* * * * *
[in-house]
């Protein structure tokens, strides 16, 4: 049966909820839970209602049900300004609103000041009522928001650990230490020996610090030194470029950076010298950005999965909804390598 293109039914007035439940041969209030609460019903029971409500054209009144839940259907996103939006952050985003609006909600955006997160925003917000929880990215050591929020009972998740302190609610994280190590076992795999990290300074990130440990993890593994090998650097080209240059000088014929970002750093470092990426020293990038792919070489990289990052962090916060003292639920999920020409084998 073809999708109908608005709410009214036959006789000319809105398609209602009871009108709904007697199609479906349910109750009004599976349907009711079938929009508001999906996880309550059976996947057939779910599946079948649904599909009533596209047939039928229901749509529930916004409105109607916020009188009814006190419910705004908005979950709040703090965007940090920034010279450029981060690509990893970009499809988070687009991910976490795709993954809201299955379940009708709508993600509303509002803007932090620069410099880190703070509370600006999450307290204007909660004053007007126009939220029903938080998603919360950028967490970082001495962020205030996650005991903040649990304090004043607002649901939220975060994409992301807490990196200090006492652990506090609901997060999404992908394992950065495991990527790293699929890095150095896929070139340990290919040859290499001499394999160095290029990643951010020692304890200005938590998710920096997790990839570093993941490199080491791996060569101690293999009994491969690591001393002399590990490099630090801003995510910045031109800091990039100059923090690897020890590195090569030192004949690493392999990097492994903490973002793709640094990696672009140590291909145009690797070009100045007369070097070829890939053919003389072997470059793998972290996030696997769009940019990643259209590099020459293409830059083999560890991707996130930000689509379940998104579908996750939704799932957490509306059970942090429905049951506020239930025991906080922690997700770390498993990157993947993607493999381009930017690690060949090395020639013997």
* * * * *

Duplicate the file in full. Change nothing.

[in-house]
């Protein structure tokens, strides 16, 4: 049966909820839970209602049900300004609103000041009522928001650990230490020996610090030194470029950076010298950005999965909804390598 293109039914007035439940041969209030609460019903029971409500054209009144839940259907996103939006952050985003609006909600955006997160925003917000929880990215050591929020009972998740302190609610994280190590076992795999990290300074990130440990993890593994090998650097080209240059000088014929970002750093470092990426020293990038792919070489990289990052962090916060003292639920999920020409084998 073809999708109908608005709410009214036959006789000319809105398609209602009871009108709904007697199609479906349910109750009004599976349907009711079938929009508001999906996880309550059976996947057939779910599946079948649904599909009533596209047939039928229901749509529930916004409105109607916020009188009814006190419910705004908005979950709040703090965007940090920034010279450029981060690509990893970009499809988070687009991910976490795709993954809201299955379940009708709508993600509303509002803007932090620069410099880190703070509370600006999450307290204007909660004053007007126009939220029903938080998603919360950028967490970082001495962020205030996650005991903040649990304090004043607002649901939220975060994409992301807490990196200090006492652990506090609901997060999404992908394992950065495991990527790293699929890095150095896929070139340990290919040859290499001499394999160095290029990643951010020692304890200005938590998710920096997790990839570093993941490199080491791996060569101690293999009994491969690591001393002399590990490099630090801003995510910045031109800091990039100059923090690897020890590195090569030192004949690493392999990097492994903490973002793709640094990696672009140590291909145009690797070009100045007369070097070829890939053919003389072997470059793998972290996030696997769009940019990643259209590099020459293409830059083999560890991707996130930000689509379940998104579908996750939704799932957490509306059970942090429905049951506020239930025991906080922690997700770390498993990157993947993607493999381009930017690690060949090395020639013997």